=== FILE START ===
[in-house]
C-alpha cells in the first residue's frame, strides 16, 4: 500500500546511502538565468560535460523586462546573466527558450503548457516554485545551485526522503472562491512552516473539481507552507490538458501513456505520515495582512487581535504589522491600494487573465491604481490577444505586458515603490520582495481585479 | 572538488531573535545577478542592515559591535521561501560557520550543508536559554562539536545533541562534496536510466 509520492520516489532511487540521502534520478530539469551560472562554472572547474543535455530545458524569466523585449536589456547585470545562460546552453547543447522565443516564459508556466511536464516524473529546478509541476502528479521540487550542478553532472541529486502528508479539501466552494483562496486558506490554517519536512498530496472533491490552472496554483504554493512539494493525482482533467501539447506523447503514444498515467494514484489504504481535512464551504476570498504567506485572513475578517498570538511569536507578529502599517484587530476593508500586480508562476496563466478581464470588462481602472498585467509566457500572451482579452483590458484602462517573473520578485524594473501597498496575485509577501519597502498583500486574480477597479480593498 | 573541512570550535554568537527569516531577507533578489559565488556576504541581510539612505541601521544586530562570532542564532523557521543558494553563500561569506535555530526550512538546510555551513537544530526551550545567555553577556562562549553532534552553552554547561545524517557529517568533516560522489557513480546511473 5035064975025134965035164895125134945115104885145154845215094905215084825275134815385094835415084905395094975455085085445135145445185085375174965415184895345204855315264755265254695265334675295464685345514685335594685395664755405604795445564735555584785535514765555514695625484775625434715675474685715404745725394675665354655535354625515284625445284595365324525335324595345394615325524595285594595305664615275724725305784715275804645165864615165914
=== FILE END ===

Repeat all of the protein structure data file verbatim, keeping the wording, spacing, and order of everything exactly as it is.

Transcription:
[in-house]
C-alpha cells in the first residue's frame, strides 16, 4: 500500500546511502538565468560535460523586462546573466527558450503548457516554485545551485526522503472562491512552516473539481507552507490538458501513456505520515495582512487581535504589522491600494487573465491604481490577444505586458515603490520582495481585479 | 572538488531573535545577478542592515559591535521561501560557520550543508536559554562539536545533541562534496536510466 509520492520516489532511487540521502534520478530539469551560472562554472572547474543535455530545458524569466523585449536589456547585470545562460546552453547543447522565443516564459508556466511536464516524473529546478509541476502528479521540487550542478553532472541529486502528508479539501466552494483562496486558506490554517519536512498530496472533491490552472496554483504554493512539494493525482482533467501539447506523447503514444498515467494514484489504504481535512464551504476570498504567506485572513475578517498570538511569536507578529502599517484587530476593508500586480508562476496563466478581464470588462481602472498585467509566457500572451482579452483590458484602462517573473520578485524594473501597498496575485509577501519597502498583500486574480477597479480593498 | 573541512570550535554568537527569516531577507533578489559565488556576504541581510539612505541601521544586530562570532542564532523557521543558494553563500561569506535555530526550512538546510555551513537544530526551550545567555553577556562562549553532534552553552554547561545524517557529517568533516560522489557513480546511473 5035064975025134965035164895125134945115104885145154845215094905215084825275134815385094835415084905395094975455085085445135145445185085375174965415184895345204855315264755265254695265334675295464685345514685335594685395664755405604795445564735555584785535514765555514695625484775625434715675474685715404745725394675665354655535354625515284625445284595365324525335324595345394615325524595285594595305664615275724725305784715275804645165864615165914